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A Russian sprucewood and metal mounted dome top sewing casket, Circa 1830's, bearing retailer's label for "Nicholls & Plincke, Magasin Anglais, à St. Petersbourg". Dovetailed corners, original lock (key deficient), bronze escutcheon and handle. Interior lined with green paper, embossed to resemble watermarked silk moiré. The inside of the lid with a lozenge-shaped pin cushion of green velvet, edged with a green and white striped cord. Blue paper base. 7cm high, 17.4cm wide, 9.5cm deep
Nicholls and Plincke (in Cyrillic: Николс и Плинке), also known as the Magasin Anglais (‘the English shop’), was founded by two English gentlemen, Charles (a.k.a. Konstantin) Nicholls and William Plincke, who had been granted Russian citizenship in 1804. They were elevated to Merchants of the 1st Guild in 1808 and began trading to capitalize on an increased interest in English products in the first half of the 19th Century, at first importing things from England but also retailing items made in the workshops of Russian craftsmen. Around 1815 they took over a business founded by their fellow countryman John Pickersgill (1765-1841) which was renamed William Plincke’s English Shop. In 1829 they established Messrs. Nicholls and Plincke's Magasin Anglais which supplied luxury goods to the Russian market. Magasin Anglais subsequently became one of the most celebrated shops in Russia and was considered the leading retailer of luxury goods to the aristocracy, with a virtual monopoly in the supply of artistic silverware to the Imperial Court (before eventually being supplanted by Carl Fabergé).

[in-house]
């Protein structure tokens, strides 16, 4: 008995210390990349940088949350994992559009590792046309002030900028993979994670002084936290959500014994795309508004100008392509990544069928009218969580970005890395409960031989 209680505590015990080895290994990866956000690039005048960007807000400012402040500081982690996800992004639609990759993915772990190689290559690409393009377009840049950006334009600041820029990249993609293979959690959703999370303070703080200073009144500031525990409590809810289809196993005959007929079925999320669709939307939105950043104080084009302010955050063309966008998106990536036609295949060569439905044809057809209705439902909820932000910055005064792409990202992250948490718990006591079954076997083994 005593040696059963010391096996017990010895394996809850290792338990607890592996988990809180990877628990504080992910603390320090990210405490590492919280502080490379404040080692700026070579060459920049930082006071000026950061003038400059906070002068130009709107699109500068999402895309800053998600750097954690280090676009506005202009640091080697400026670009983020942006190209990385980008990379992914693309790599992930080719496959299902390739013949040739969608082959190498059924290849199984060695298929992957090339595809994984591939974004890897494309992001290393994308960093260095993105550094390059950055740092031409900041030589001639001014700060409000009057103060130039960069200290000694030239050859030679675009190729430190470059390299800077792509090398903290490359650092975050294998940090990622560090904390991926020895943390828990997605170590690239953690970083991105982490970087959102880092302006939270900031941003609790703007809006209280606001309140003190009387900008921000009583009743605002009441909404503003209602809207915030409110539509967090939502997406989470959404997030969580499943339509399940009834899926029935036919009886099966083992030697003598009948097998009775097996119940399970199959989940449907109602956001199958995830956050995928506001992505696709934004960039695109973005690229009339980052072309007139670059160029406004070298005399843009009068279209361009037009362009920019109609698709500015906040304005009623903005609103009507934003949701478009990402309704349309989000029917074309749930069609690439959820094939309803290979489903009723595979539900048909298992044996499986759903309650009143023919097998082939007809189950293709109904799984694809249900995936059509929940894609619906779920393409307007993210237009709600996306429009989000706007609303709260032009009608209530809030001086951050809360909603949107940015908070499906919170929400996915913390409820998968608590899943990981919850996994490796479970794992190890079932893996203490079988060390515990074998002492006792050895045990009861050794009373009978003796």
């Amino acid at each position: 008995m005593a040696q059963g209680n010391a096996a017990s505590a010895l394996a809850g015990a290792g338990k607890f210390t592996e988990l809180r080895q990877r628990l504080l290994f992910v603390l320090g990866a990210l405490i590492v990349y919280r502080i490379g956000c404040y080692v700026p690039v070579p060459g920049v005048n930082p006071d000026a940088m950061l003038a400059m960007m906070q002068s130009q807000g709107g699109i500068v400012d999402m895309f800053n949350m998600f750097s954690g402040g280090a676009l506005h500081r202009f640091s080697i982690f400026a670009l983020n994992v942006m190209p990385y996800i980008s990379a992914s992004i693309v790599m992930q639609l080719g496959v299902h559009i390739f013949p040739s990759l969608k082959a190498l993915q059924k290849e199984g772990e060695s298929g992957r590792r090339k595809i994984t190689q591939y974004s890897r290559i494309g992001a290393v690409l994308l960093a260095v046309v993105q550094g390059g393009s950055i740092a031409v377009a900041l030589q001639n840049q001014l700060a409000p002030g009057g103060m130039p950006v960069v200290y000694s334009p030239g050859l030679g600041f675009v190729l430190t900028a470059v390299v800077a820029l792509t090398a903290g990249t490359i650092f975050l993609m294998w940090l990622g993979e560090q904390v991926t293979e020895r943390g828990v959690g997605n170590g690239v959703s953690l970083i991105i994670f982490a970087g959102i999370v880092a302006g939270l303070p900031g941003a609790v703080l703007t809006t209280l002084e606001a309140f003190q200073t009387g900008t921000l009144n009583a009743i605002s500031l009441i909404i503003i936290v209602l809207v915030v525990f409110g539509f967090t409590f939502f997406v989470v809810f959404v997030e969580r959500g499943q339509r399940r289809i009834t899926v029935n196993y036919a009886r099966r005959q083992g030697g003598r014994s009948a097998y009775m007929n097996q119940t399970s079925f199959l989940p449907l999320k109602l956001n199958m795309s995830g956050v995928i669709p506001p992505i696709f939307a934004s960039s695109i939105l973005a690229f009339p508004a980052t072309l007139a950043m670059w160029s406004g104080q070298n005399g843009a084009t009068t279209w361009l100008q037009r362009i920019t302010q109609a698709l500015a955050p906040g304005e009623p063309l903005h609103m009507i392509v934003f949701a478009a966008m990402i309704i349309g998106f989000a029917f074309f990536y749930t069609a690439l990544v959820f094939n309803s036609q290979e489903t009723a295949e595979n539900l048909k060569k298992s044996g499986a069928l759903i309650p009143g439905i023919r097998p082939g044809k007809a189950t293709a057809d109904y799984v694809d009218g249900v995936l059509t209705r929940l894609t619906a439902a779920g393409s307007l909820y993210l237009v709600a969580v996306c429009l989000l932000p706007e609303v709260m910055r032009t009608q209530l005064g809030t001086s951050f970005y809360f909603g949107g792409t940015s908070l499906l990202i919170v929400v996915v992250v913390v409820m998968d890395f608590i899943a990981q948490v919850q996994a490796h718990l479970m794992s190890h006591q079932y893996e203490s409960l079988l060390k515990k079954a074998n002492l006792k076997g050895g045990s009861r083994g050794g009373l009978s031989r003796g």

The premises was located on the corner of the exclusive Nevsky Prospect and Bolshaya Morskoy (16 Nevsky Prospect and 7 Bolshaya Morskoy Street) in St. Petersburg. Tsar Nicholas I was a frequent customer and Alexander Pushkin owed Rubles 2,000 to the firm at his death. At the outset of the Crimean War in 1854 the name "Magazin Angais" was dropped and they traded as just Nicholls & Plincke.
This simple but elegant box is made in the Russian Revival (or Russo-Byzantine) style, as espoused by Konstantin Thon (1794-1881), which was much encourged by Tsar Nicholas I and became very fashionable during his reign. The escutcheon and, in particular, the handle are inspired by the forms of ancient indigenous Scythain metalwork from the Steppes.
For a découpage and verre églomisé tea-caddy bearing an identical "Nicholls & Plincke" label see Lot 135, Christie's, London, 11 September 2008, "Furniture, Sculpture and Carpets" (sale 7611).
For a similar dome top dressing-table casket see Lot 171, Dreweatts, Donnington Priory, 9th July 2008 "Furniture, Works of Art, Rugs & Textiles".